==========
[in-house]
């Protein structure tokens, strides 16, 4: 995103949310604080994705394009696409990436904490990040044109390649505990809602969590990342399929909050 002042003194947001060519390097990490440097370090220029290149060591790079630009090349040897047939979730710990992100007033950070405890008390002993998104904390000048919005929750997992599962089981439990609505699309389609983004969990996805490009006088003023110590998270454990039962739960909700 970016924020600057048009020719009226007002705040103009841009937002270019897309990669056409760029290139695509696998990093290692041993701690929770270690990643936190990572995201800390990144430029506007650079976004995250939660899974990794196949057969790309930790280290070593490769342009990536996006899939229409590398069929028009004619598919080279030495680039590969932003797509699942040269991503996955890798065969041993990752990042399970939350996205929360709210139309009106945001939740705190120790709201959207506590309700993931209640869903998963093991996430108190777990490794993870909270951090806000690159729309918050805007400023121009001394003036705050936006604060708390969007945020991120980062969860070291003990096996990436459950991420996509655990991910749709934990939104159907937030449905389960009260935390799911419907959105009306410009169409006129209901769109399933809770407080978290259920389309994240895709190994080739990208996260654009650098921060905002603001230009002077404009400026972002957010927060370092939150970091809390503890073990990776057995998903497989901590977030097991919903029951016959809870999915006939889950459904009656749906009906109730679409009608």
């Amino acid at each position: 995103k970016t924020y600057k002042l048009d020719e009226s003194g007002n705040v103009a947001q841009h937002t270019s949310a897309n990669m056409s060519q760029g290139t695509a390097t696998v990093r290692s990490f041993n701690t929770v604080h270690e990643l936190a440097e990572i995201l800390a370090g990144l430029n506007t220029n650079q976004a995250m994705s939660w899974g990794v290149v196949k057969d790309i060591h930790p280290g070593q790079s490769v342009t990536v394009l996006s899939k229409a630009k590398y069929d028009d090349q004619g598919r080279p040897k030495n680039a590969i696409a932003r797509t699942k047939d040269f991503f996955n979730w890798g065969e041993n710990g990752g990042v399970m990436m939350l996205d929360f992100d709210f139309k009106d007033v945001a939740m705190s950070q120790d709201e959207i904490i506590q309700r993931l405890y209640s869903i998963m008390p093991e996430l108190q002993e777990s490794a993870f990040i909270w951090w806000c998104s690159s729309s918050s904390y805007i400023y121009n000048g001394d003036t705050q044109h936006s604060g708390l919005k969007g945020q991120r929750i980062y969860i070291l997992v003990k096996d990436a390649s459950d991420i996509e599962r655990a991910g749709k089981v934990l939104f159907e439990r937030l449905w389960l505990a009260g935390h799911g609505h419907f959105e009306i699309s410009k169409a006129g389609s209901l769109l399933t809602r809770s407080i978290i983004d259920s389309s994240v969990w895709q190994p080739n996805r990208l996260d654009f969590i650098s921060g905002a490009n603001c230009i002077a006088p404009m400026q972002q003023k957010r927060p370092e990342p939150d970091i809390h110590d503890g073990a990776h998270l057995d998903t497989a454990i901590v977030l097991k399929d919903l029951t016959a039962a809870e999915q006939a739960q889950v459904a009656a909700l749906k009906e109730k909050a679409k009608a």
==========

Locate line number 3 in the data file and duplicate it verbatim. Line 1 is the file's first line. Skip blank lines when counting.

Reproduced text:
């Amino acid at each position: 995103k970016t924020y600057k002042l048009d020719e009226s003194g007002n705040v103009a947001q841009h937002t270019s949310a897309n990669m056409s060519q760029g290139t695509a390097t696998v990093r290692s990490f041993n701690t929770v604080h270690e990643l936190a440097e990572i995201l800390a370090g990144l430029n506007t220029n650079q976004a995250m994705s939660w899974g990794v290149v196949k057969d790309i060591h930790p280290g070593q790079s490769v342009t990536v394009l996006s899939k229409a630009k590398y069929d028009d090349q004619g598919r080279p040897k030495n680039a590969i696409a932003r797509t699942k047939d040269f991503f996955n979730w890798g065969e041993n710990g990752g990042v399970m990436m939350l996205d929360f992100d709210f139309k009106d007033v945001a939740m705190s950070q120790d709201e959207i904490i506590q309700r993931l405890y209640s869903i998963m008390p093991e996430l108190q002993e777990s490794a993870f990040i909270w951090w806000c998104s690159s729309s918050s904390y805007i400023y121009n000048g001394d003036t705050q044109h936006s604060g708390l919005k969007g945020q991120r929750i980062y969860i070291l997992v003990k096996d990436a390649s459950d991420i996509e599962r655990a991910g749709k089981v934990l939104f159907e439990r937030l449905w389960l505990a009260g935390h799911g609505h419907f959105e009306i699309s410009k169409a006129g389609s209901l769109l399933t809602r809770s407080i978290i983004d259920s389309s994240v969990w895709q190994p080739n996805r990208l996260d654009f969590i650098s921060g905002a490009n603001c230009i002077a006088p404009m400026q972002q003023k957010r927060p370092e990342p939150d970091i809390h110590d503890g073990a990776h998270l057995d998903t497989a454990i901590v977030l097991k399929d919903l029951t016959a039962a809870e999915q006939a739960q889950v459904a009656a909700l749906k009906e109730k909050a679409k009608a």